Editor’s note: The following is adapted from the Clinton Emmerson Memorial Lecture given by Kendra Haloviak Valentine at the Forty-Seventh Annual Awards Presentation for the Charles Elliott Weniger Society for Excellence. The lecture took place on February 19, 2022, at the Loma Linda University Church.
Why not read “Job” also as an artpiece of literature, poetically constructed with aprologue and an epilogue and inbetween very interesting problems , placed ion the poetic speech of verses of job and the four ( ! ) friends, the catalogue of “Righteousness” in chapter 31 ?The descriptions of a major depression - and some solution to deal with it - in 33 : 14 ff ? The environmental apptroach in chapter 28 ? ( a parallel to be found in Sophokles ’ “Antigone”) - - -
Just do not stay in “theologial” discussions of the Satan still partaking in Heavenly courts
It’s been my understanding that the prologue has been added at a later date. About Satan talking to God in heaven - This is where literal interpretations go off the rails. It’s all about what one thinks about Bible writers; and in what sense the Bible is the “word of God”.
Aeons ago, Dr. Weniger was a guest on the AUC campus. At some point, a few theology majors were invited to go with him to the Lyman Beecher Lectures on Preaching at the Yale Divinity School, a two hour drive from Campus. Regrettably, I cannot recall the speaker’s name, except that he was one of the two finest teachers of preaching in the country at that time. Why do I tell you this: Between Weniger’s respect for preaching excellence, and Gerald Minchin’s love of literature as a religion professor (he wangled tickets for many of us to attend the very last appearance of poet T. S. Eliot to Harvard reading his poetry), a student preparing to preach could not miss the lesson that there was greatness outside Adventism and we should avail ourselves of it every chance we get.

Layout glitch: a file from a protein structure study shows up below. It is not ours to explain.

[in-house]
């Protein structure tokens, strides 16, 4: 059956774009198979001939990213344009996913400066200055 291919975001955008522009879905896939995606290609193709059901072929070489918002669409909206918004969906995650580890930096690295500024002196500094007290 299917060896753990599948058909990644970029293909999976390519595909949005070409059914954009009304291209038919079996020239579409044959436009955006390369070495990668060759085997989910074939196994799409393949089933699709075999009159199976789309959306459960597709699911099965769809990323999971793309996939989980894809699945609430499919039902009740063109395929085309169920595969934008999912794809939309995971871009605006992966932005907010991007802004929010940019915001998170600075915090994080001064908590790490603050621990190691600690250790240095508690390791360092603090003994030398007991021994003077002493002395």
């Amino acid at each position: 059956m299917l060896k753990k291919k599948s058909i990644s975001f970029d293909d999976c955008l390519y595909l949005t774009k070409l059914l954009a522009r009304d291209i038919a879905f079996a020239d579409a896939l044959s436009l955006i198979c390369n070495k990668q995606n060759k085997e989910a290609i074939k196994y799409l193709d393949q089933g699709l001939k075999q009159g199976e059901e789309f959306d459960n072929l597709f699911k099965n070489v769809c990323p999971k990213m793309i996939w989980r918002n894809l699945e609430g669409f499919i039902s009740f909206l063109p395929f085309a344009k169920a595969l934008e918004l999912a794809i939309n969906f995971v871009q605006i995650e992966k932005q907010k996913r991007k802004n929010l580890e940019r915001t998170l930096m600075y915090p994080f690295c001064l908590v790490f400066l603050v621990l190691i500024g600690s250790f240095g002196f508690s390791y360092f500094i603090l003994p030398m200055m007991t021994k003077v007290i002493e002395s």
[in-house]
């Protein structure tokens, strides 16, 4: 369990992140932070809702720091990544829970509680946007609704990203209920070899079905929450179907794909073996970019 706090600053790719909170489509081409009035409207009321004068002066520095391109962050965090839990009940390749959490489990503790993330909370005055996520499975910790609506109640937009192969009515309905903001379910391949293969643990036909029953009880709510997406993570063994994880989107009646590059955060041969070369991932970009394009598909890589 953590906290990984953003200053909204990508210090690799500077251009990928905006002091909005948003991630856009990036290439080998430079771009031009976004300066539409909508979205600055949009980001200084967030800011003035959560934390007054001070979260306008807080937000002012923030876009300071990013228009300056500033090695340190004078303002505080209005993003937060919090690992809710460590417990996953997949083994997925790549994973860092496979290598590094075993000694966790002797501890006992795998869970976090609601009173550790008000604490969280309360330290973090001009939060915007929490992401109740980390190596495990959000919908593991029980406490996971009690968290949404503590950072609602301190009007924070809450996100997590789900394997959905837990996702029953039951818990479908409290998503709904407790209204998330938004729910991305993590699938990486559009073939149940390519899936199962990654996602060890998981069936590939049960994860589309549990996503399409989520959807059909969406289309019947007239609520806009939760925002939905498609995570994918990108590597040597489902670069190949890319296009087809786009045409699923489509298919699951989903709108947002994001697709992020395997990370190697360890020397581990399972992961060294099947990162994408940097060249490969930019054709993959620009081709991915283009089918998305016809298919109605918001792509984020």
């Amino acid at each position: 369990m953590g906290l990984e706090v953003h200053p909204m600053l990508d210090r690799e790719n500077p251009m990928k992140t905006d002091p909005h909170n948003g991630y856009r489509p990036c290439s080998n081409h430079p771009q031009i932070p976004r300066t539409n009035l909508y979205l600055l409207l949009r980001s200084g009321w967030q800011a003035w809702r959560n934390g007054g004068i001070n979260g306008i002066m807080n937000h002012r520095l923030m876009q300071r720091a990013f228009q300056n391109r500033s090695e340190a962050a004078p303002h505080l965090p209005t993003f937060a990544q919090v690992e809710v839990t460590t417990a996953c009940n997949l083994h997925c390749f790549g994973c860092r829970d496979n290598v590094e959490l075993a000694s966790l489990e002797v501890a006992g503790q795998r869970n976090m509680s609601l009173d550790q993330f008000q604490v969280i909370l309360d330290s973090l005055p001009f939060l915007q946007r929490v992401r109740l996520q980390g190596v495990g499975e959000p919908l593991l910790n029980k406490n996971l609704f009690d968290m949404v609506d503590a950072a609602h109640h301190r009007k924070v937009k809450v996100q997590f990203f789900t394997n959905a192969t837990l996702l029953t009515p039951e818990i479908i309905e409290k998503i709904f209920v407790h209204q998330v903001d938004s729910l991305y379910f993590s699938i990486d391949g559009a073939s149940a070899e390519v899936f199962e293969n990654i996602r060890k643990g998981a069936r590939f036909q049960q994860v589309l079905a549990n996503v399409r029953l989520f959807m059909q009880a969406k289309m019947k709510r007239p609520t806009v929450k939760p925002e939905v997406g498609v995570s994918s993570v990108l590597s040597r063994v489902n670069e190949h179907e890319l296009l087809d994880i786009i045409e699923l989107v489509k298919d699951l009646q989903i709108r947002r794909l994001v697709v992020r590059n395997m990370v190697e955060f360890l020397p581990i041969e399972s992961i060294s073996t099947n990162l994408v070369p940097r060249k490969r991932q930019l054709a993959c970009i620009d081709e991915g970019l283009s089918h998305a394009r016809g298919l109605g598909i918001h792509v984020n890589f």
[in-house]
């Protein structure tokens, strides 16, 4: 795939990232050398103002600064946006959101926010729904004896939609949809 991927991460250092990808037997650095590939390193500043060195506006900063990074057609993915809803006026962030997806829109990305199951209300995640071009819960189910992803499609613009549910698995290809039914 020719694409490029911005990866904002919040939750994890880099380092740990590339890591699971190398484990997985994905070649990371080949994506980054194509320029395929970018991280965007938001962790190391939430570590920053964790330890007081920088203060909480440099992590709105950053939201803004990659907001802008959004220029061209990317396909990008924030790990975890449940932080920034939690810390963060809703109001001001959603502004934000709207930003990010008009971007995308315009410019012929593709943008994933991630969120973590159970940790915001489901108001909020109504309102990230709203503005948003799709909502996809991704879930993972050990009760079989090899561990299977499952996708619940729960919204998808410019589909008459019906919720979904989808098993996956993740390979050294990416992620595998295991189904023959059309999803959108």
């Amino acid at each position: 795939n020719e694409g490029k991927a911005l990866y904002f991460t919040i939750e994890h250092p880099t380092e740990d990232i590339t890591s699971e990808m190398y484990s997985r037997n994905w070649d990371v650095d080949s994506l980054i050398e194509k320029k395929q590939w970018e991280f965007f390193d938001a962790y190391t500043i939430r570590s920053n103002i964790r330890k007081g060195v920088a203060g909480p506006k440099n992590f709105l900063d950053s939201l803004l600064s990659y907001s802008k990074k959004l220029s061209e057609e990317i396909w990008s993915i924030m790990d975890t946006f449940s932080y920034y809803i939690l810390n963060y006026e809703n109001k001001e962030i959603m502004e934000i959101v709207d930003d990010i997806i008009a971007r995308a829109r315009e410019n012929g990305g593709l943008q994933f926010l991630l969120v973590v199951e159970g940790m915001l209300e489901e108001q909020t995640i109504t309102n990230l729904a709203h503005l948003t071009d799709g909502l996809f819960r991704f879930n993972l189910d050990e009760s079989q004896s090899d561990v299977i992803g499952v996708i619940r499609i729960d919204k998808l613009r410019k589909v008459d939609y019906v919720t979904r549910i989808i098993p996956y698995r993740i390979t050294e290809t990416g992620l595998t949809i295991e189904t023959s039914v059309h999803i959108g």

Some scholars think Job is actually the oldest book of the bible, a rather ancient story repurposed slightly for the Israelites.
In any case, note that the Adversary, “the satan” or in Hebrew “has·sa·tan” only appears in the Jewish bible twice. In Job 1 & 2 and in Zachariah 2. Other times, “sa tan” has no title because there wasn’t a common belief in a particular figure that had the role, and instead it was seen more like a force that kept you from following Yahweh’s laws. When translated, “sa tan” becomes “adversary” in most Jewish and Christian translations.
The belief in a adversary role in heaven was common among Jews. Jesus called Peter Satan because he was acting the role, only here on earth. The command “Get behind me, Satan,” spoken to Peter by Jesus, is recorded in Matthew 16:23 and Mark 8:33. It’s clear that Jesus didn’t think Peter was actually Satan, a character that rules the underworld.
Here’s a good treatment of the ancient concept of the adversary: